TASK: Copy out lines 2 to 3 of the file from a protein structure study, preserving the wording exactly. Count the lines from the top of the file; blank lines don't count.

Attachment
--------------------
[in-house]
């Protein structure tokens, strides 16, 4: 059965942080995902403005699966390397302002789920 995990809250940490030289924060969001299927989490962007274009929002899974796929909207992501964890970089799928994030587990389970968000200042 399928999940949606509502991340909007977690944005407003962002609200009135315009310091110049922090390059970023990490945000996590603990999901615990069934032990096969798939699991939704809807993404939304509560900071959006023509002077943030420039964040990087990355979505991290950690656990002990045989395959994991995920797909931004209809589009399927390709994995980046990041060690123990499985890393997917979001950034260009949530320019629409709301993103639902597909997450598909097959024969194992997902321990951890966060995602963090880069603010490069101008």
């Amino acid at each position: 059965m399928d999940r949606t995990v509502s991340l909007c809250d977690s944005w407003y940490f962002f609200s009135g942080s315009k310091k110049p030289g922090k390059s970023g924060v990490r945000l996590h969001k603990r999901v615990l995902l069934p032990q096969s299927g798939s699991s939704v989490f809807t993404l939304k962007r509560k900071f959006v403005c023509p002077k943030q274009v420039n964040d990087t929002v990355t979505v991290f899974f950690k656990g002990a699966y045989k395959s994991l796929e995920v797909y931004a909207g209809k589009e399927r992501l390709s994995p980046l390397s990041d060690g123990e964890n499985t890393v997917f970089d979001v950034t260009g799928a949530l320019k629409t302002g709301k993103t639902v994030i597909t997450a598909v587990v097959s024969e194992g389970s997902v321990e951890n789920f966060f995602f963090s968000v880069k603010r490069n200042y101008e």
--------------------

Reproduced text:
């Protein structure tokens, strides 16, 4: 059965942080995902403005699966390397302002789920 995990809250940490030289924060969001299927989490962007274009929002899974796929909207992501964890970089799928994030587990389970968000200042 399928999940949606509502991340909007977690944005407003962002609200009135315009310091110049922090390059970023990490945000996590603990999901615990069934032990096969798939699991939704809807993404939304509560900071959006023509002077943030420039964040990087990355979505991290950690656990002990045989395959994991995920797909931004209809589009399927390709994995980046990041060690123990499985890393997917979001950034260009949530320019629409709301993103639902597909997450598909097959024969194992997902321990951890966060995602963090880069603010490069101008």
């Amino acid at each position: 059965m399928d999940r949606t995990v509502s991340l909007c809250d977690s944005w407003y940490f962002f609200s009135g942080s315009k310091k110049p030289g922090k390059s970023g924060v990490r945000l996590h969001k603990r999901v615990l995902l069934p032990q096969s299927g798939s699991s939704v989490f809807t993404l939304k962007r509560k900071f959006v403005c023509p002077k943030q274009v420039n964040d990087t929002v990355t979505v991290f899974f950690k656990g002990a699966y045989k395959s994991l796929e995920v797909y931004a909207g209809k589009e399927r992501l390709s994995p980046l390397s990041d060690g123990e964890n499985t890393v997917f970089d979001v950034t260009g799928a949530l320019k629409t302002g709301k993103t639902v994030i597909t997450a598909v587990v097959s024969e194992g389970s997902v321990e951890n789920f966060f995602f963090s968000v880069k603010r490069n200042y101008e």